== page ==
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Sun Care Entering a Twilight Period?
By: Nicole Tyrimou, Euromonitor International
Posted: April 26, 2013, from the May 2013 issue of GCI Magazine.
page 2 of 2Furthermore, in 2012, the Therapeutic Goods Administration, the regulatory body for sun protection in Australia, decided to allow the sale of SPF50 sun protection, provided the product has an accompanied higher level of UVA protection. Despite many of these products already being available, brands have been quick to relabel them and educate consumers about the higher protection. With one of the highest UV radiation levels in the world, sun protection is extremely important to Australians, and many have been upgrading their products to the highest possible protection.
Time for Action
While governments continue to educate consumers on the health dangers of prolonged sun exposure, it is up to sun care brands to educate consumers on the difference between their products and cosmetic products with sun protection as an added benefit. If sun care brands want consumers to use their products daily and not only when they are exposed to direct sunlight during holidays, vacations or while partaking in outdoor activities, they need to differentiate the efficacy and protection value of sun care products from the protection provided by multipurpose products.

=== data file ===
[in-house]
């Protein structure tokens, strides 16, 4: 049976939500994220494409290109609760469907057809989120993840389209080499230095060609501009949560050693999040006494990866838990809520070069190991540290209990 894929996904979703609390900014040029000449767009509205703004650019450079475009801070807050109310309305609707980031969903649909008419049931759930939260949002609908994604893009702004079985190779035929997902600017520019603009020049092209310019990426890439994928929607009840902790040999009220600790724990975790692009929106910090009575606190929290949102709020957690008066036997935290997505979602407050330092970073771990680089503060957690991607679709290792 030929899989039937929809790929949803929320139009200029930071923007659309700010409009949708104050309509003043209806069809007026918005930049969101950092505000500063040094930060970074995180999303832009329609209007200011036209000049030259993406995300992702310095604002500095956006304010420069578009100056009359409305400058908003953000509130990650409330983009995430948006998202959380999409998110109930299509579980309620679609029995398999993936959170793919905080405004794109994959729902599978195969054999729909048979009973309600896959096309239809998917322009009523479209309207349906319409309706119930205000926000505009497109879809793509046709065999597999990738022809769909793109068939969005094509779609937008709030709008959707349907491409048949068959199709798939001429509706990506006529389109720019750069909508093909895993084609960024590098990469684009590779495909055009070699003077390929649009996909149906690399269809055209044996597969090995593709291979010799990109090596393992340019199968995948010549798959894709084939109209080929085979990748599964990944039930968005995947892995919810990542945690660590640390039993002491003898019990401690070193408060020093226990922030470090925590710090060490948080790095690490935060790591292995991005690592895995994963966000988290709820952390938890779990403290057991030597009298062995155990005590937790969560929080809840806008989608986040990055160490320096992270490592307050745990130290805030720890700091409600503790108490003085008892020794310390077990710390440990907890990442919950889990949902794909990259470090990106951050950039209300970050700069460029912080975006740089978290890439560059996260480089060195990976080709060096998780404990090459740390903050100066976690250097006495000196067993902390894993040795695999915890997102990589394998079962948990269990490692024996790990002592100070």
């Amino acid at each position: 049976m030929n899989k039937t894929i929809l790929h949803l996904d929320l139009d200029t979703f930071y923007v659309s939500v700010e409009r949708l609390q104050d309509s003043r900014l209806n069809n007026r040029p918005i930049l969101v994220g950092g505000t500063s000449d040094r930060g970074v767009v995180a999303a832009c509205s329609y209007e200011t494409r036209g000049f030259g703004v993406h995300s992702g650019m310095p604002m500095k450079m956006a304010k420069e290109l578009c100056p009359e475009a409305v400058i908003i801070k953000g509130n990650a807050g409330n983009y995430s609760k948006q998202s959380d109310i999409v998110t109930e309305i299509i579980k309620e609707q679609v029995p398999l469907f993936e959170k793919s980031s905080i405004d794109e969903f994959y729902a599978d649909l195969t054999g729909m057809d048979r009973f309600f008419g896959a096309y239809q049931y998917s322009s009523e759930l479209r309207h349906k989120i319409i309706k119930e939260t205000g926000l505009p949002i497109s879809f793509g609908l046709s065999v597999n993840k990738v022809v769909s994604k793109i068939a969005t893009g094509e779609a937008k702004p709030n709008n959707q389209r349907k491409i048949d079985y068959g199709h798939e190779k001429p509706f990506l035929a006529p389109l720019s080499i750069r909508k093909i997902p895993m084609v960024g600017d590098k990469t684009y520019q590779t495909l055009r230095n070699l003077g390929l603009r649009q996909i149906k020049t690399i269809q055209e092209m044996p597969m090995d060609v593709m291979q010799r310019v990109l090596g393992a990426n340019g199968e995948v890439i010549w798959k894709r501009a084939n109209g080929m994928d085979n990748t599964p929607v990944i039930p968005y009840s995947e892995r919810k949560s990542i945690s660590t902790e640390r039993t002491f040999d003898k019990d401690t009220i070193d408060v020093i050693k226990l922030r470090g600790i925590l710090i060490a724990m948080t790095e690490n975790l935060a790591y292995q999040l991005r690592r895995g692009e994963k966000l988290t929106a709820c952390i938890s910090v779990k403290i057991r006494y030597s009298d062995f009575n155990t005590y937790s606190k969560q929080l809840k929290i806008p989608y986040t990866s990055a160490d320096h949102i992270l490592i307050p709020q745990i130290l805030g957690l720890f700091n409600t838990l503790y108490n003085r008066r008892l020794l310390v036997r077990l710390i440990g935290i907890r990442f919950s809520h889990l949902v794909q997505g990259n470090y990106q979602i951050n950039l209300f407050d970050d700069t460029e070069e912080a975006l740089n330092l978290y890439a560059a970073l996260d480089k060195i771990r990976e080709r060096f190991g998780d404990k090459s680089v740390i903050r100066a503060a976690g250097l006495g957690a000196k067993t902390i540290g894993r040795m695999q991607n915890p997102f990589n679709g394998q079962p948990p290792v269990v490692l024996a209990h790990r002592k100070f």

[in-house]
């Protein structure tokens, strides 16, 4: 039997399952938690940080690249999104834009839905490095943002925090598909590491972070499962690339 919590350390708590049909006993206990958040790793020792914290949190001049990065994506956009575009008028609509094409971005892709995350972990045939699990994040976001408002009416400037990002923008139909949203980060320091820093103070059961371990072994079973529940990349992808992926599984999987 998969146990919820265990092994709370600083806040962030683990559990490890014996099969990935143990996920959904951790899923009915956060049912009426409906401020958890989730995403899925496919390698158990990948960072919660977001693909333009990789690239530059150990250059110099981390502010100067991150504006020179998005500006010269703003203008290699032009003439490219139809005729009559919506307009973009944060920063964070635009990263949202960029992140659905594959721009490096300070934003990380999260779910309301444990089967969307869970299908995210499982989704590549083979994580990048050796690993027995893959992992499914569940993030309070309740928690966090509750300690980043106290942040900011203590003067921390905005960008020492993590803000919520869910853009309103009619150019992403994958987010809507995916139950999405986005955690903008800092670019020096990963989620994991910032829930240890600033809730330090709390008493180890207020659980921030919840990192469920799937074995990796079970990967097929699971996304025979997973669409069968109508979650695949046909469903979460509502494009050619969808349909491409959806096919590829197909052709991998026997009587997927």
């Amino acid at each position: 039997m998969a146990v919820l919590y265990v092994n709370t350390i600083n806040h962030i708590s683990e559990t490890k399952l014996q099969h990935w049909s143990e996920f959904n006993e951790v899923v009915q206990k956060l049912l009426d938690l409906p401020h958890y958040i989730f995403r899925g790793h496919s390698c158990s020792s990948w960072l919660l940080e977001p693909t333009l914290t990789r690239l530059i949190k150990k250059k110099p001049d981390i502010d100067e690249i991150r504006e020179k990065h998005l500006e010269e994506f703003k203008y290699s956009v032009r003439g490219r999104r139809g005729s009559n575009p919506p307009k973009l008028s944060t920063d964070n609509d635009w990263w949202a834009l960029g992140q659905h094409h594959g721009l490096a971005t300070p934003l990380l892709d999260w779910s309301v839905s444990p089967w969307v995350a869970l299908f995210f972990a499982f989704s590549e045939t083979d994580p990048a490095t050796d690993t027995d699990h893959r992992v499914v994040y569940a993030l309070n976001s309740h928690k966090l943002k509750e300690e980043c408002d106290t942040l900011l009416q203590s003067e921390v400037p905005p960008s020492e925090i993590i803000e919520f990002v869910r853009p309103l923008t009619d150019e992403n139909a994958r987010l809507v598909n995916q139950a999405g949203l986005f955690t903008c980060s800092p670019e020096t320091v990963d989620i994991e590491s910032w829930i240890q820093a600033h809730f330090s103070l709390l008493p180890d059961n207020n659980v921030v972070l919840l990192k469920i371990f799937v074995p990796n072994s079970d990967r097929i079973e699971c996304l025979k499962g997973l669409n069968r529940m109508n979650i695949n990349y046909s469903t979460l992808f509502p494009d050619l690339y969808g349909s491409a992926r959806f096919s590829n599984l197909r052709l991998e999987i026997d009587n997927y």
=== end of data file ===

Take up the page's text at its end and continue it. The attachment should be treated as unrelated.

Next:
Further education for consumers on the importance of daily UVA protection is also vital, as UVA is not as available in skin care and makeup.
Nicole Tyrimou is a Euromonitor International beauty and personal care analyst.